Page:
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Numerous government websites can no longer be accessed by the public after their HTTPS certificates expired during the government shutdown.
Those certificates, which allow your connection to the website to be encrypted, help to ensure that no one can alter your data or the website you are visiting.
As noted by U.K.-based internet security company Netcraft, many government websites, including those belonging to “NASA, the U.S. Department of Justice, and the Court of Appeals” have suddenly become “insecure or inaccessible.”
“With around 400,000 federal employees currently furloughed, more than 80 TLS certificates used by .gov websites have so far expired without being renewed,” Netcraft writes. “To compound the situation, some of these abandoned websites can no longer be accessed due to strict security measures that were implemented long before the shutdown started.”
Netcraft argues, however, that despite the inconvenience, the incident shows that many modern browsers, which either restrict access to websites without proper certificates or issue warnings, are working as intended.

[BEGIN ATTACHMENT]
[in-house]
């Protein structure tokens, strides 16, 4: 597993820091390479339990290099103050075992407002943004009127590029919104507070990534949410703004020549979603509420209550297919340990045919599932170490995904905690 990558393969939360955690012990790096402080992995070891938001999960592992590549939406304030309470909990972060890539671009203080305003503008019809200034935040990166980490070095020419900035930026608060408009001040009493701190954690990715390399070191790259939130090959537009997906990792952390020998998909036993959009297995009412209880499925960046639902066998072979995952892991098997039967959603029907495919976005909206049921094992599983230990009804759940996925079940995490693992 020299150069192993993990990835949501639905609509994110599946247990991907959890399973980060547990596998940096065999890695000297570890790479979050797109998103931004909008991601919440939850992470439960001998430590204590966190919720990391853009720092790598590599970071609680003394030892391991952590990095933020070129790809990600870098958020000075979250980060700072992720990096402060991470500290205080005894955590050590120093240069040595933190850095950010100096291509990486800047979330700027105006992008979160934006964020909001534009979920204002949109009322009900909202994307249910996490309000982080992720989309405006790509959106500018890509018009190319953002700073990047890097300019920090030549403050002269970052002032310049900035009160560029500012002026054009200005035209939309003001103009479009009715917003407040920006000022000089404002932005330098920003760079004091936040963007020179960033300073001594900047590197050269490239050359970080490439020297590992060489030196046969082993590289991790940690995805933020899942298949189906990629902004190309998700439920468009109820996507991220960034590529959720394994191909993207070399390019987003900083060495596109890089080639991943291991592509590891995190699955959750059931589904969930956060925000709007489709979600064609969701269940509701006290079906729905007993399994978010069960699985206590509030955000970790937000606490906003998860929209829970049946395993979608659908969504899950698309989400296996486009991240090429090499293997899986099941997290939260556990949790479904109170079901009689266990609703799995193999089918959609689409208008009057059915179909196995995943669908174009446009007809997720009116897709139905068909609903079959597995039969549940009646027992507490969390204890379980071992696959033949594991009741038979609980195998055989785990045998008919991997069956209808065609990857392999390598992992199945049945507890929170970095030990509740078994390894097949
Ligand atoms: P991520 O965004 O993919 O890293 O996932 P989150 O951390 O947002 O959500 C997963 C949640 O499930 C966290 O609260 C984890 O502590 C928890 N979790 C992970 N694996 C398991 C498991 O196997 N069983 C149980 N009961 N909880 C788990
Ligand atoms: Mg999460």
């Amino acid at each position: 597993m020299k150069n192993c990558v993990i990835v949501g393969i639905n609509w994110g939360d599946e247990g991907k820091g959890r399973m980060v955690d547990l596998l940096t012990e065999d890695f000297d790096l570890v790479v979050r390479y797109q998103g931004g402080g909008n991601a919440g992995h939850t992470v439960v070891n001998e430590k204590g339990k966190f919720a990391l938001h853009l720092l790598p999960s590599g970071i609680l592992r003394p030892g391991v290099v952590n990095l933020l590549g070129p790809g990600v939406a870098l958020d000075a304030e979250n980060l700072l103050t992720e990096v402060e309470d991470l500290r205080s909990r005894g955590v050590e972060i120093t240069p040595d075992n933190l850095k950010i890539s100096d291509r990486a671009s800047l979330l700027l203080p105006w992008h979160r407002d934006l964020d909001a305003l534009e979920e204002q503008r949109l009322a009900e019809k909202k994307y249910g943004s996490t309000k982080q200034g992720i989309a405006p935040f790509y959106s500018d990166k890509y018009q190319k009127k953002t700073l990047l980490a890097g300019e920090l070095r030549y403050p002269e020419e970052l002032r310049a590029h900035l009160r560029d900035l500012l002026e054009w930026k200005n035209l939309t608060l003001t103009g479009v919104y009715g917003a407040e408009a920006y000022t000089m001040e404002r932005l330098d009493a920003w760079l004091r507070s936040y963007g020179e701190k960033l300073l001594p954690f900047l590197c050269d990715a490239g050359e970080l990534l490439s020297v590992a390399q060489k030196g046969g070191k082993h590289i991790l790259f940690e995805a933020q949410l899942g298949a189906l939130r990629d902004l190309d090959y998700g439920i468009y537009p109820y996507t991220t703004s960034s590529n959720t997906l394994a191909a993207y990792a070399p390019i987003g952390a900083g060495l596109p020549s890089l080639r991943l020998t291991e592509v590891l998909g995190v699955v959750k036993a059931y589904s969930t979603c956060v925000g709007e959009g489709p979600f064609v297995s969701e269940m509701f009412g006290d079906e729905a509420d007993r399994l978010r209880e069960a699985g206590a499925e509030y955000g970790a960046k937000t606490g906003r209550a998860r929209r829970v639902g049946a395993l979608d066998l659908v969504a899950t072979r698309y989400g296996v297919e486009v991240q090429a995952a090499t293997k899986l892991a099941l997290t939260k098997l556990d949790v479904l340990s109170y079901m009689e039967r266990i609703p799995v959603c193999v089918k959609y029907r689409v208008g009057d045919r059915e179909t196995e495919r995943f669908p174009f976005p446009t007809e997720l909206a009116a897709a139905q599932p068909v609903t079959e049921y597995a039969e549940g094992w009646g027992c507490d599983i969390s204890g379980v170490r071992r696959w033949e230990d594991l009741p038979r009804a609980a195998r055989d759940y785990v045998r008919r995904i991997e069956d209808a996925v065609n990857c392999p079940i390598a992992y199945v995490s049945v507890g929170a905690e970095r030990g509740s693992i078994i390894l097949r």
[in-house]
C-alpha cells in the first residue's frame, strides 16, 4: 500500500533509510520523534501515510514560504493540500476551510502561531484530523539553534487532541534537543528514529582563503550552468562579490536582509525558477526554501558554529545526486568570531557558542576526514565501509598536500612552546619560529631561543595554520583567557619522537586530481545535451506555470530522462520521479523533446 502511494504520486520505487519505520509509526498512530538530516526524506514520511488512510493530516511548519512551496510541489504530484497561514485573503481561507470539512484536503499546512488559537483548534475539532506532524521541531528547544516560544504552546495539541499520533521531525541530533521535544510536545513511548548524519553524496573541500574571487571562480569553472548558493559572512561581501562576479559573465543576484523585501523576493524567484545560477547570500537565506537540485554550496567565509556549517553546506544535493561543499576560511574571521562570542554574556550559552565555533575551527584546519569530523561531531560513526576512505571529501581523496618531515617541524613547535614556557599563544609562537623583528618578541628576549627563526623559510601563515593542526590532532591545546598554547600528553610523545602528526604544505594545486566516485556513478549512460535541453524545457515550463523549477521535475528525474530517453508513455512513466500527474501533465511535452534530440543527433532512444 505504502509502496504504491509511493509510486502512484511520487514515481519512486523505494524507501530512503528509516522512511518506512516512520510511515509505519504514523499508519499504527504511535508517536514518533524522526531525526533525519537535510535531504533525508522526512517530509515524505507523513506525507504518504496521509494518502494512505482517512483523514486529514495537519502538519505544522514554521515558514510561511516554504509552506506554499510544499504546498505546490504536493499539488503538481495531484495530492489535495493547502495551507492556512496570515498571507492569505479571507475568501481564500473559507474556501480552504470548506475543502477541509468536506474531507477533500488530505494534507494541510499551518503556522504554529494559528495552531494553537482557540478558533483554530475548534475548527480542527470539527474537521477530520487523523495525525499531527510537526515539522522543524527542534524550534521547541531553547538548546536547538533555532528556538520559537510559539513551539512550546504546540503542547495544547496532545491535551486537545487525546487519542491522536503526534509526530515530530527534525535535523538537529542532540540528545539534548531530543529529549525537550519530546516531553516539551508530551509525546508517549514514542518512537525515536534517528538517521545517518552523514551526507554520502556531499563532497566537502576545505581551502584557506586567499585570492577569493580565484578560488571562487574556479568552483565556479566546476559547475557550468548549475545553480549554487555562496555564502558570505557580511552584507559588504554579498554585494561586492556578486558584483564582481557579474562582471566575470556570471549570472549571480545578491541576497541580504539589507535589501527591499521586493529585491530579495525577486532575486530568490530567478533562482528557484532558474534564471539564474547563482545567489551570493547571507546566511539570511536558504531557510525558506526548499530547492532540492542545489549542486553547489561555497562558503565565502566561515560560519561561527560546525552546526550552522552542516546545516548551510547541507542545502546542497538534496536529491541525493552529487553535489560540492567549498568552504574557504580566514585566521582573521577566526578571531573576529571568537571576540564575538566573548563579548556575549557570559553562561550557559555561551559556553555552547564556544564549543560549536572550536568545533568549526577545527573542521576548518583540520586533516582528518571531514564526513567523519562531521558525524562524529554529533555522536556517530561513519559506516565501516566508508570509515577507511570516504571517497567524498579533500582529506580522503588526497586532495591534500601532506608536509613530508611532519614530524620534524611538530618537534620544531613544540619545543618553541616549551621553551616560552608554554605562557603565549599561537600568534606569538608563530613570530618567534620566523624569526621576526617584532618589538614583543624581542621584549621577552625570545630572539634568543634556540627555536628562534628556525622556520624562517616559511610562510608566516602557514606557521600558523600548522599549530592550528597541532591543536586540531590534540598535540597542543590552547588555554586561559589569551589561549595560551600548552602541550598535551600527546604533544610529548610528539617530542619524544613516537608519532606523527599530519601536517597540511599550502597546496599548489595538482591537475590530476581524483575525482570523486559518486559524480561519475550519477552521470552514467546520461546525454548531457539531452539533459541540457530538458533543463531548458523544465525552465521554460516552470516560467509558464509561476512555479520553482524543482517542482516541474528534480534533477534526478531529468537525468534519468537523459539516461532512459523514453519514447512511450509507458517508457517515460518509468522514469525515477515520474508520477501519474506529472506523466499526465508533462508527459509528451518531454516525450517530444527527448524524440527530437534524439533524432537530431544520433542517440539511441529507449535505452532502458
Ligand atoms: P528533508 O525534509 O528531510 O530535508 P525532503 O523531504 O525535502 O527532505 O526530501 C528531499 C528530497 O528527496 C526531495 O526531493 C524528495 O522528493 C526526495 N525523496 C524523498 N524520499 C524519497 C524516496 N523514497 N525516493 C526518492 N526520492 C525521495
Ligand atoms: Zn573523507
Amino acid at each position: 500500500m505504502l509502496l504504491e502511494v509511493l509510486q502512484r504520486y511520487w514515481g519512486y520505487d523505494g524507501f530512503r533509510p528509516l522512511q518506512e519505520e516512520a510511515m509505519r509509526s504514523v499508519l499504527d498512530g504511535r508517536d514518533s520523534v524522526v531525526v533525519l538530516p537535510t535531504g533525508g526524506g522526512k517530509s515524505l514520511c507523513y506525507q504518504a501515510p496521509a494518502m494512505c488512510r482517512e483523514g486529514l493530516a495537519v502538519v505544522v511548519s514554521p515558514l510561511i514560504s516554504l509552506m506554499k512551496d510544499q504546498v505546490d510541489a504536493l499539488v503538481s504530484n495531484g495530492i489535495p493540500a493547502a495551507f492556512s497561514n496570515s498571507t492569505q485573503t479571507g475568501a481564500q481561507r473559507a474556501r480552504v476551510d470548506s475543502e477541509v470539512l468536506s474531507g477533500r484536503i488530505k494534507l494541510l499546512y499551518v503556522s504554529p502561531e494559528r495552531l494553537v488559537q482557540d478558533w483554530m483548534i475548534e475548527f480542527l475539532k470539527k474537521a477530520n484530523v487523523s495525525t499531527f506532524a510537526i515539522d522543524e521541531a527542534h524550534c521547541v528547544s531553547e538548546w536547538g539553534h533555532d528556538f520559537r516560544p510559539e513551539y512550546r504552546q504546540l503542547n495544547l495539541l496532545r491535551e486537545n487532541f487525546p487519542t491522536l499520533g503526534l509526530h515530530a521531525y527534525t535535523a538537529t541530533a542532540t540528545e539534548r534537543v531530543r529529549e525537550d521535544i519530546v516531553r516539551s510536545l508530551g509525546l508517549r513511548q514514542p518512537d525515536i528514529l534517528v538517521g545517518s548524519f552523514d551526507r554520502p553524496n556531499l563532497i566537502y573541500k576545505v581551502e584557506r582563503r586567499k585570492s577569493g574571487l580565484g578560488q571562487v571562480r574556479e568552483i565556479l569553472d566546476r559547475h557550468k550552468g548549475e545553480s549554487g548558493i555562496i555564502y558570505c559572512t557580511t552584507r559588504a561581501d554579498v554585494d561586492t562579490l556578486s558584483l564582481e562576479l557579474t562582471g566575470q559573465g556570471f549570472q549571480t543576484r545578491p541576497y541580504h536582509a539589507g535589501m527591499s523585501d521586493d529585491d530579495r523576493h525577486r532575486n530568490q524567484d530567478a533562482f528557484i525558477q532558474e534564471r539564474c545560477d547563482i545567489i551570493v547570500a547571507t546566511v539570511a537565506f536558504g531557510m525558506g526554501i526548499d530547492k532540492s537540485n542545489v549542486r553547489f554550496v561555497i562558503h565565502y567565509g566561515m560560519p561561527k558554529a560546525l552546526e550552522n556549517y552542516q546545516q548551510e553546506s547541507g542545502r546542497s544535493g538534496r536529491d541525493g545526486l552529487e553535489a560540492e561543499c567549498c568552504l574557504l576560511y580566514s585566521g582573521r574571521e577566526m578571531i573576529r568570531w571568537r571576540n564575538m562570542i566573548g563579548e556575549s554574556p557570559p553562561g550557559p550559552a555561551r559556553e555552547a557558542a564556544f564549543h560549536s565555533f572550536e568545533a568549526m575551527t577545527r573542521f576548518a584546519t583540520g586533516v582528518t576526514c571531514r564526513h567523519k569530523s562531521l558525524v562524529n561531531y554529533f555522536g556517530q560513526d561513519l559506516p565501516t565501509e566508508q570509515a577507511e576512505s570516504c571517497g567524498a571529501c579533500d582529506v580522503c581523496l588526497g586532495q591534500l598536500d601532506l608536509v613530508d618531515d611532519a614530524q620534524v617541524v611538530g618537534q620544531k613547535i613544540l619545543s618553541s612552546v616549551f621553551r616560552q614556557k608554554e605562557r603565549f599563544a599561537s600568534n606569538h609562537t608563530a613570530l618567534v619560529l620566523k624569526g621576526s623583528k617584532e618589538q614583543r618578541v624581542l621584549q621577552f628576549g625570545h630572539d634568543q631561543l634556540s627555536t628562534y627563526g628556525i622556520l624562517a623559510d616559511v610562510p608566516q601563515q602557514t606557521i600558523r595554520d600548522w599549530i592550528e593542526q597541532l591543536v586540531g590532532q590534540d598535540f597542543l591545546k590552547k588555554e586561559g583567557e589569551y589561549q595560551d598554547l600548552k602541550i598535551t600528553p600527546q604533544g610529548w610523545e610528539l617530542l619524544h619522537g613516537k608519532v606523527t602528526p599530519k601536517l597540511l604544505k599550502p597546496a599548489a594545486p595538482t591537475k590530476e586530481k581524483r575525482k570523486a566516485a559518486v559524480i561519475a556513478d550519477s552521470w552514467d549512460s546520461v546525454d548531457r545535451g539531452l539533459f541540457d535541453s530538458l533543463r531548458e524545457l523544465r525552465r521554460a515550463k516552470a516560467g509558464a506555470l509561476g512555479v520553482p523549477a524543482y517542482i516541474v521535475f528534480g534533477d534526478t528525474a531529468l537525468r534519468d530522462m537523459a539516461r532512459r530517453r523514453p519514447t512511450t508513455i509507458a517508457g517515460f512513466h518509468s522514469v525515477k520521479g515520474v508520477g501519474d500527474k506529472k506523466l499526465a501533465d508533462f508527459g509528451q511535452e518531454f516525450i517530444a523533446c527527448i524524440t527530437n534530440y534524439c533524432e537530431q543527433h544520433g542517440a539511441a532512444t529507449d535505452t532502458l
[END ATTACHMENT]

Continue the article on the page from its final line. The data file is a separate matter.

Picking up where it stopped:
“While this behaviour is bound to frustrate some users, in this case, security is arguably better than usability when you can’t have both,” Netcraft adds. “If users were to ignore such warnings, they would be vulnerable to the type of man-in-the-middle attacks that TLS certificates were intended to combat.”
Although many sites appear to be affected by the issue, others are immune to the certificate expiration problem.
TechCrunch’s Zack Whittaker reports that government sites hosted on “cloud.gov, search.gov or federalist.18f.gov” are set up to renew their certificates automatically every three months.
The certificate fiasco comes as President Donald Trump demands Democrats approve a budget with $5.7 billion dollars allocated for a wall on the U.S.-Mexico border. The partial shutdown, which entered its 21st day on Friday, is currently tied for the longest ever lapse in government funding.
Mikael Thalen is a tech and security reporter based in Seattle, covering social media, data breaches, hackers, and more.